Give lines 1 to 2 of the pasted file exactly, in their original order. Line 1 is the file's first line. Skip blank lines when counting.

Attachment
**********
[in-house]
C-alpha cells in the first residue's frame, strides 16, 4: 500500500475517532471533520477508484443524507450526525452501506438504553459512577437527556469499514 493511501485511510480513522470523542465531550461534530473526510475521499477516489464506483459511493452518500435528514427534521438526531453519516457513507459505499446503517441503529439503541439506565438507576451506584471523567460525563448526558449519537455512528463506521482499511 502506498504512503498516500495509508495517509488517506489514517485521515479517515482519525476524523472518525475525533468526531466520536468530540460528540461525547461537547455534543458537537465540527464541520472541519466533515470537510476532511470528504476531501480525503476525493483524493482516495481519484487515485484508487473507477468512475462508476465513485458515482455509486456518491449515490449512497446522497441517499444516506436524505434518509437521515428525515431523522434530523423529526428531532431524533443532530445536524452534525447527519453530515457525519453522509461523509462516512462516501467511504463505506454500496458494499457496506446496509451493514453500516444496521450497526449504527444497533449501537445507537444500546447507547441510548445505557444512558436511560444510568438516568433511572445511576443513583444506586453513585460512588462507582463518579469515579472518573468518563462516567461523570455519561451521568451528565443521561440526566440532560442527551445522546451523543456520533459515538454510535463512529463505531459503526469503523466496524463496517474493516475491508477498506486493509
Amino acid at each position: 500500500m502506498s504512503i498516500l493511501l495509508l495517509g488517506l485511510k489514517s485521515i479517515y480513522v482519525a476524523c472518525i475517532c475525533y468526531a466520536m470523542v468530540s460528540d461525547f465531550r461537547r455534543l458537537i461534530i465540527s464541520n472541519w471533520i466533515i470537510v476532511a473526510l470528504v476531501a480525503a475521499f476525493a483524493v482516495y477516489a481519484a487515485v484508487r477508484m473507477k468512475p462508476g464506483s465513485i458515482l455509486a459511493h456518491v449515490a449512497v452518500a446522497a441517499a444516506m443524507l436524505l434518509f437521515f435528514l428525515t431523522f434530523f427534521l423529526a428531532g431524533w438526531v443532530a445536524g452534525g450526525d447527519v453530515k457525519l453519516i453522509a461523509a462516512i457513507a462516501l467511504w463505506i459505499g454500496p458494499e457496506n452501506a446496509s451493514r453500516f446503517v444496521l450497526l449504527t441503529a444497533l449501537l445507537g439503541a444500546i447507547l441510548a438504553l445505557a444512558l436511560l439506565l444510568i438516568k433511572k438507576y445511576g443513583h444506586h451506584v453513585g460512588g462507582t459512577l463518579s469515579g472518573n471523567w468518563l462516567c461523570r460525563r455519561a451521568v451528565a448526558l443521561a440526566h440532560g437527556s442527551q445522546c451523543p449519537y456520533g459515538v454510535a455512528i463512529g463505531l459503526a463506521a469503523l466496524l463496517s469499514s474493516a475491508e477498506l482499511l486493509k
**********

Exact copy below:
[in-house]
C-alpha cells in the first residue's frame, strides 16, 4: 500500500475517532471533520477508484443524507450526525452501506438504553459512577437527556469499514 493511501485511510480513522470523542465531550461534530473526510475521499477516489464506483459511493452518500435528514427534521438526531453519516457513507459505499446503517441503529439503541439506565438507576451506584471523567460525563448526558449519537455512528463506521482499511 502506498504512503498516500495509508495517509488517506489514517485521515479517515482519525476524523472518525475525533468526531466520536468530540460528540461525547461537547455534543458537537465540527464541520472541519466533515470537510476532511470528504476531501480525503476525493483524493482516495481519484487515485484508487473507477468512475462508476465513485458515482455509486456518491449515490449512497446522497441517499444516506436524505434518509437521515428525515431523522434530523423529526428531532431524533443532530445536524452534525447527519453530515457525519453522509461523509462516512462516501467511504463505506454500496458494499457496506446496509451493514453500516444496521450497526449504527444497533449501537445507537444500546447507547441510548445505557444512558436511560444510568438516568433511572445511576443513583444506586453513585460512588462507582463518579469515579472518573468518563462516567461523570455519561451521568451528565443521561440526566440532560442527551445522546451523543456520533459515538454510535463512529463505531459503526469503523466496524463496517474493516475491508477498506486493509